Whether it will be the Apple Kindle killer or someone else’s tablet computer, mobile publishing will have a huge impact in the next decade with serious consequences for the print industry. Printers who choose to disregard this phenomenon will do so at their own peril. Print production will rapidly become a subset of multimedia production. Folks with knowledge of print production will retain their value only if they also augment their skill set with a thorough knowledge of video, flash, html authoring and other multimedia skills.

Many have argued that formats like the Amazon Kindle, Barnes and Noble Nook and other electronic content delivery systems will never have the look, feel and flexibility of the printed page. In some cases they are probably right, but in the vast majority of cases, that point of view is simply wishful thinking.

Here’s why. The next decade will see tablet PCs that are much more than electronic books. They will have gorgeous full-color touch screens that will come very close to simulating paper, but will have even more flexibility. You will be able to write on them, create art on them, shoot and retouch and edit photos and video on them, and of course connect with the Internet through WiFi and 4G networks. Phone, fax, notebook, notepad, still and video camera, voice recorder, calendar, LinkedIn, Facebook and a whole lot more all in one 6×9 package weighing a pound our less.

Would you honestly spend two or three times as much money for every book you buy when you can carry around a few dozen books everywhere you go and use the same device to replace your laptop, desktop, fax machine and more?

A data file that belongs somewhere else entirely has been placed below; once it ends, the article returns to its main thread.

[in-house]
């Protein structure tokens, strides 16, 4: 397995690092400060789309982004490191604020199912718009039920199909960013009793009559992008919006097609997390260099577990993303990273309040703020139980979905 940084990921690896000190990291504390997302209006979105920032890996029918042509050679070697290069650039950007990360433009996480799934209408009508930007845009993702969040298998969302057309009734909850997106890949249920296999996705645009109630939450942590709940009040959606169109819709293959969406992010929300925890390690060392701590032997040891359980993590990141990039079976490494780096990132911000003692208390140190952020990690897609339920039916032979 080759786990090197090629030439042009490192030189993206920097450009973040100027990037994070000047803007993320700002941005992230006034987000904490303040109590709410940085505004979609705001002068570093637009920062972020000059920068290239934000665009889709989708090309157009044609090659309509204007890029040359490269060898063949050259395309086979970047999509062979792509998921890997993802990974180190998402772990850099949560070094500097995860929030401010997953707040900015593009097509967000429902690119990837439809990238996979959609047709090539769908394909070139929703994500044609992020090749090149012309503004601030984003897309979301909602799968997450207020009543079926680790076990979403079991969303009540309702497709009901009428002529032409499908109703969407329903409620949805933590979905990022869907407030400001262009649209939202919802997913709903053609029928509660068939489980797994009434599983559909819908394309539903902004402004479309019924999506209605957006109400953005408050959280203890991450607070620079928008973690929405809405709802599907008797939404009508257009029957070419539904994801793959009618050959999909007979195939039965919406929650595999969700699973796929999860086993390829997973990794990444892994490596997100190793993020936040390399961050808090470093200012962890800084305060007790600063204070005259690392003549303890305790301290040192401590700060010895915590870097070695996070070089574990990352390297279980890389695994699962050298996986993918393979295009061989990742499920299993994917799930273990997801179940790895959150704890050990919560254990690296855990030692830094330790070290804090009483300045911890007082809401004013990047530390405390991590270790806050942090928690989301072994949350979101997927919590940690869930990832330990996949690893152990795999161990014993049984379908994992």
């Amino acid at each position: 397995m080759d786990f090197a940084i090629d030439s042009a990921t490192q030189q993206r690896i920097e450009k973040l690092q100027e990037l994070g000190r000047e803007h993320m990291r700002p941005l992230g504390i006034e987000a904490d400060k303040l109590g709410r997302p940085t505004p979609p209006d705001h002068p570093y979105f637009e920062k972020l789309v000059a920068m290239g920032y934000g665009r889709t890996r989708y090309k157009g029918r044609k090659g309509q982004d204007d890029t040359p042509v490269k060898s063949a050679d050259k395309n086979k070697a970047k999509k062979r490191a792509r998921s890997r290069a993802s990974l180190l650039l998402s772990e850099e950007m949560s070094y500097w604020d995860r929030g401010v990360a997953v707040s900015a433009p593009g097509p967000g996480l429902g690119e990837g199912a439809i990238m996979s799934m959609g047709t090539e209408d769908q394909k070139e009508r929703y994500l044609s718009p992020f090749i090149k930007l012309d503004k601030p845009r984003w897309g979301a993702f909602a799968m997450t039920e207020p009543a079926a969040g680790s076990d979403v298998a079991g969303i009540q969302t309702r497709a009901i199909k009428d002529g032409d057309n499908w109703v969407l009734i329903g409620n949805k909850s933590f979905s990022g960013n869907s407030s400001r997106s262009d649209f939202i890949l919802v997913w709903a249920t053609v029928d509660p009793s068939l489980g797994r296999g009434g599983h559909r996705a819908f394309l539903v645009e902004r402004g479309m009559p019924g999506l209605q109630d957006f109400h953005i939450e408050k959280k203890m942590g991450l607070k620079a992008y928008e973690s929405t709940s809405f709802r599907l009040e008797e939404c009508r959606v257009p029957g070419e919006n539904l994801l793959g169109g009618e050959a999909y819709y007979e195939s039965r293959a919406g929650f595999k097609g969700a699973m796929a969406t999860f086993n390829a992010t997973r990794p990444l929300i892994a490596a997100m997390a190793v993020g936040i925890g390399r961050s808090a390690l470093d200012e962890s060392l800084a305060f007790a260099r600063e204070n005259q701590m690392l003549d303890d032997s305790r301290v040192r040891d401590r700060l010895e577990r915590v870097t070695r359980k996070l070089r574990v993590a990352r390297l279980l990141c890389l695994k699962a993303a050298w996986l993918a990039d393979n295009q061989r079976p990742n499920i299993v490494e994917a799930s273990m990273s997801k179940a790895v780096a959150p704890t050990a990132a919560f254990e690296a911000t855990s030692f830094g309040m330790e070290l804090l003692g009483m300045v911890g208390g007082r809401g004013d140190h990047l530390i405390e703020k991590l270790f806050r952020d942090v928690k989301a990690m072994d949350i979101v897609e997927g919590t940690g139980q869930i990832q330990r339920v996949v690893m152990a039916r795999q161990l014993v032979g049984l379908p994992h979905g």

A few other things will almost certainly happen in the next decade. Solid state memory will probably replace existing hard drives because they are better suited for mobile computing. The ability to read SD cards is already a de facto standard in the PC market. CDs will fade in popularity because the devices for reading them are simply too bulky for tablet applications, and they will be replaced by SD cards. It’s a bit surprising that this trend hasn’t already started, though I suppose CDs are still cheaper than SD cards and the superior capacity of the cards is not a plus when you are selling music. Still, movies are not yet moving to SD cards either. I predict they will in the coming decade. The bulk and cost of adding CD/DVD read/write mechanisms to tablet PCs will make the manufacturers of those devices opt for smaller memory devices that don’t require any moving parts.